Kat Sok

Eleonore Sok



Eric is Cambodian by his mother, French by his father.
A “kon kat” in Khmer.
On Sundays, we often visit her mother at her house, to share a lunch together.
Once in two, she turns to me, stares at me, and says: “His hair is long, why not go get a hair cut?”
Eric looks like a barang, he has pale skin, brown eyes, and very long silky hair.
Girl’s hair.
Long hair in Cambodia is associated with artists, nonconformists or neglect.
“Mauvais genre” says Eric’s mother.
In Eric’s hair, I see resistance, irony, distance.
The distance between him and his mother.
In-between those who left and those who stay.
Since returning to Cambodia, Eric has been asked to redefine the contours of his skin.
He would never fit with his mother-land’s expectations.
They love each other, but they are always at “un cheveu” from each other.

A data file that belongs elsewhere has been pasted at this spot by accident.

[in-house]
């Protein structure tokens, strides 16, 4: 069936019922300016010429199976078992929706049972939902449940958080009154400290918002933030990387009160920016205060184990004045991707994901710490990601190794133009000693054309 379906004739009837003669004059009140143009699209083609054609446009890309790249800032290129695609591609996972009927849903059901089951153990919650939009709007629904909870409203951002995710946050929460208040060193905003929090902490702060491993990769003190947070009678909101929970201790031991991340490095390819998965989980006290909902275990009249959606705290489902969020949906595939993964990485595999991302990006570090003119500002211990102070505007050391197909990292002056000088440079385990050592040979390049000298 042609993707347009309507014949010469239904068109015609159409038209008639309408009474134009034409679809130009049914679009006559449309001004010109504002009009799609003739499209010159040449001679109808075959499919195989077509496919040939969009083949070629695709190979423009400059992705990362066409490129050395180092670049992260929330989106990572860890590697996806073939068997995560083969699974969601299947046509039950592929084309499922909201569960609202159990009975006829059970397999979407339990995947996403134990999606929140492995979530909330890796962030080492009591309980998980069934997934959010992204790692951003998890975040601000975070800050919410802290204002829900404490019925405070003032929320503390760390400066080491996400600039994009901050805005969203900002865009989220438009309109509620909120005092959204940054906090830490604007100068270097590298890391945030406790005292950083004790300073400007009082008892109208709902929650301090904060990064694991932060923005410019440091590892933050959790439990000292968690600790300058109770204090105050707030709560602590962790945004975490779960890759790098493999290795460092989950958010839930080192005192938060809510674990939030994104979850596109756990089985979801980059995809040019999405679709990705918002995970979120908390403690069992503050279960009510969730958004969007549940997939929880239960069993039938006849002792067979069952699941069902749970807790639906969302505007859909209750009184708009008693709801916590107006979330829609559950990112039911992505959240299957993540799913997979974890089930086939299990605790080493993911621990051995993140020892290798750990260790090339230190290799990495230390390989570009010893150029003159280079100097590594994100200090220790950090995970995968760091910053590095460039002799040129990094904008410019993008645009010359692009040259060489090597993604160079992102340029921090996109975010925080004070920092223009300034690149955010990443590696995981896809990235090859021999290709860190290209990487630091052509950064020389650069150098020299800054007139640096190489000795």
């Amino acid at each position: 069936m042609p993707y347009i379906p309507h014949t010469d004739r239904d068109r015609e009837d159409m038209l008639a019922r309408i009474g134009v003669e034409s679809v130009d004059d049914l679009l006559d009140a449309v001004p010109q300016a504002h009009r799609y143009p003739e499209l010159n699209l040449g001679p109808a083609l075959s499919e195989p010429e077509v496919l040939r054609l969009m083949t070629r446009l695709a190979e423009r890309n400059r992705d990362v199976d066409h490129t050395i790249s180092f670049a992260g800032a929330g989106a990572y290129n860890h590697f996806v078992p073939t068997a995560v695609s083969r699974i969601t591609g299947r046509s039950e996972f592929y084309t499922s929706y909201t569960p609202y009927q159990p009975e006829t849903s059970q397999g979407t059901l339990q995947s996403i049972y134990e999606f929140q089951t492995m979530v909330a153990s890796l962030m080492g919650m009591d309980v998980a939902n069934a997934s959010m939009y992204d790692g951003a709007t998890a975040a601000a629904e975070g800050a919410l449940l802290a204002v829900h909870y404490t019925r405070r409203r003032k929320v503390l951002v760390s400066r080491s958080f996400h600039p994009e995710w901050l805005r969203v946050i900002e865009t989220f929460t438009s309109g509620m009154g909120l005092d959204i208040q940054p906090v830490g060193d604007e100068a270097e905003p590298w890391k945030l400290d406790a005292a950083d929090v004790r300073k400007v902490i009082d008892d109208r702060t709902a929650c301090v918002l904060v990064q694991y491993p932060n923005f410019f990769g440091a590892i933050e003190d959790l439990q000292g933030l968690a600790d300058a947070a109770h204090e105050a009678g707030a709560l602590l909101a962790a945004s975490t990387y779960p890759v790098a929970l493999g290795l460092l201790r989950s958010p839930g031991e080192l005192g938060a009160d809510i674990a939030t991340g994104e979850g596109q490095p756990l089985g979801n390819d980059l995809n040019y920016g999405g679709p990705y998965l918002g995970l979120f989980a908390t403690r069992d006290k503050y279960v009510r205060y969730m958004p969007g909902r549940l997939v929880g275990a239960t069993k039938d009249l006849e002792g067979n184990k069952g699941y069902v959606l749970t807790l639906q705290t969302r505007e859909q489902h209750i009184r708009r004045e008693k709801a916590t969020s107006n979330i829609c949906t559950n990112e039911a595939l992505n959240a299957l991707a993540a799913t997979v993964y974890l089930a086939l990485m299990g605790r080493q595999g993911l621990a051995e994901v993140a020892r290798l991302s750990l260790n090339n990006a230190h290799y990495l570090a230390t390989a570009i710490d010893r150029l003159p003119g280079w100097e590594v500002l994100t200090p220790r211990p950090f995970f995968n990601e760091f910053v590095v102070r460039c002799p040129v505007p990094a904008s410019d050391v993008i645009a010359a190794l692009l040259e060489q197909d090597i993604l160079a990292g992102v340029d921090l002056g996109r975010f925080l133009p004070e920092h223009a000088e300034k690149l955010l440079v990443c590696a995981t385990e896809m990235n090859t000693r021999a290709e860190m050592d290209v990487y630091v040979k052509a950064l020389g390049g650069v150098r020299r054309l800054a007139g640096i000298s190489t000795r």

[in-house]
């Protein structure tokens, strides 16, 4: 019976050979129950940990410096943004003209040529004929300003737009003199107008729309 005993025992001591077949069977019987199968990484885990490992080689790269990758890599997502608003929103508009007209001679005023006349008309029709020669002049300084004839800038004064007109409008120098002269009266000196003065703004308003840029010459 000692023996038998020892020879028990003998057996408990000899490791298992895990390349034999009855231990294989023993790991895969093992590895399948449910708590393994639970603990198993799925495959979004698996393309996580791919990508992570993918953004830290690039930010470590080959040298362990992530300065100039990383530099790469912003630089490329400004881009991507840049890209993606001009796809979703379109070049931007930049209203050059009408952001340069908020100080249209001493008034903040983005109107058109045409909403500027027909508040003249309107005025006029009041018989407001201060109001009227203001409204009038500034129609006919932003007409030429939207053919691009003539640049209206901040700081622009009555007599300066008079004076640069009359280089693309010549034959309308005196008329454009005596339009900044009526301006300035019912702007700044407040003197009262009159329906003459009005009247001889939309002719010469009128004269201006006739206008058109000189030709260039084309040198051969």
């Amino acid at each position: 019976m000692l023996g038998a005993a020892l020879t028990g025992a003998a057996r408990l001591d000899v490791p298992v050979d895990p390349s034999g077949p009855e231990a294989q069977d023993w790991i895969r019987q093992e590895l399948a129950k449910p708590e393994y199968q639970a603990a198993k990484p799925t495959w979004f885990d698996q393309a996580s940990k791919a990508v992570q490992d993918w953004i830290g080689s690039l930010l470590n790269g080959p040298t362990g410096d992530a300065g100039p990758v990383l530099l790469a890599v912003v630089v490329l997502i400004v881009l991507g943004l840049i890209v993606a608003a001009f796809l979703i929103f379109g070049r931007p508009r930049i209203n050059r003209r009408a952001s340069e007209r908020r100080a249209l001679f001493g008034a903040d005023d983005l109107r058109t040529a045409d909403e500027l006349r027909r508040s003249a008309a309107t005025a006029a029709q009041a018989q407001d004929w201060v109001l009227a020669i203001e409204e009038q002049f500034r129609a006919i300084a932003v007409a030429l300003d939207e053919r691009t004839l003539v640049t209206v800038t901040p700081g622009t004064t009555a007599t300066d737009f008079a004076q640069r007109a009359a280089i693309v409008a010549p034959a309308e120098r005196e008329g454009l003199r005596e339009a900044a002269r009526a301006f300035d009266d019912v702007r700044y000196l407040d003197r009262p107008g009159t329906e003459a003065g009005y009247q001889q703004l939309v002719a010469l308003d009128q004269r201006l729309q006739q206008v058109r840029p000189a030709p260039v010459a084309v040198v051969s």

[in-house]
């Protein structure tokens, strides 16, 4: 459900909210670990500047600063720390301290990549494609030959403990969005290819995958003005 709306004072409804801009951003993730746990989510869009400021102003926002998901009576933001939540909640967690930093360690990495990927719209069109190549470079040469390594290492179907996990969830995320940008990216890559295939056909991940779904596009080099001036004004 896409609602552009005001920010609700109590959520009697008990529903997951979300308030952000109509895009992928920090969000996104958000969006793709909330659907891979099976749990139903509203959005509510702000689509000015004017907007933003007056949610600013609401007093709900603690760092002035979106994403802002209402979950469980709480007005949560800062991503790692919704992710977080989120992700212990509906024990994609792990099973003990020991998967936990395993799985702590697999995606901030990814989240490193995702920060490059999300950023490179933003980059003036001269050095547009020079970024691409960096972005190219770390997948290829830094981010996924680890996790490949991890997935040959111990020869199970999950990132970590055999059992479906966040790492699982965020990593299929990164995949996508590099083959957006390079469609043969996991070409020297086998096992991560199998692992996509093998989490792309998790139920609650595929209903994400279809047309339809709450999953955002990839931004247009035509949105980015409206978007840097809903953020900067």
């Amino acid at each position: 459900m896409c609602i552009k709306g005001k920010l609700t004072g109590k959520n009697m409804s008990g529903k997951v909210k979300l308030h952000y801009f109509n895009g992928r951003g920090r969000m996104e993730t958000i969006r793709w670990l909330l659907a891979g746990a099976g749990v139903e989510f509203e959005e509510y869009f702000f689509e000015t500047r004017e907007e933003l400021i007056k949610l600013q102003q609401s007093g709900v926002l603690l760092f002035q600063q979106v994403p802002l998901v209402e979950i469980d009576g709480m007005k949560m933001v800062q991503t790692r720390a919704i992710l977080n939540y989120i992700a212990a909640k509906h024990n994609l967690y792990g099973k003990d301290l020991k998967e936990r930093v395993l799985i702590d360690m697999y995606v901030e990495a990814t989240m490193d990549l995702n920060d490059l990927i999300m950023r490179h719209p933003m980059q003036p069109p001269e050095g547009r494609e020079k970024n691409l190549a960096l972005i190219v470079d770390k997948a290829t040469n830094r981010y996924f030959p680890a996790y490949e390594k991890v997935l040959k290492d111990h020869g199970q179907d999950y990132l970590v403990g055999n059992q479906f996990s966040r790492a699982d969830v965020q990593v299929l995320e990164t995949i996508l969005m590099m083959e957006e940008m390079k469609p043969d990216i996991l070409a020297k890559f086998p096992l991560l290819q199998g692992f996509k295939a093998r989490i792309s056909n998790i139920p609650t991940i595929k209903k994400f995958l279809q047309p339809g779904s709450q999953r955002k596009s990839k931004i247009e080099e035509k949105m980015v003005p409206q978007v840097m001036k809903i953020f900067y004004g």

In Eric’s story, I see an inverted mirror of my own story.


Eleonore Sok is a French-Cambodian multimedia storyteller. She has settled down in Cambodia in 2015 and has been working as a correspondent for foreign media while developing personal projects. She has made a series of video about Cambodian emerging artists called Swinging Phnom Penh. She has been immersing herself in photography with the Phnom Penh Studio Image in 2015 and 2016, and she has joined the last Angkor Photo Festival’s workshop in 2017. She is currently writing a book about Cambodia. In her images, she explores the questions of identity, origins, family, and relationships.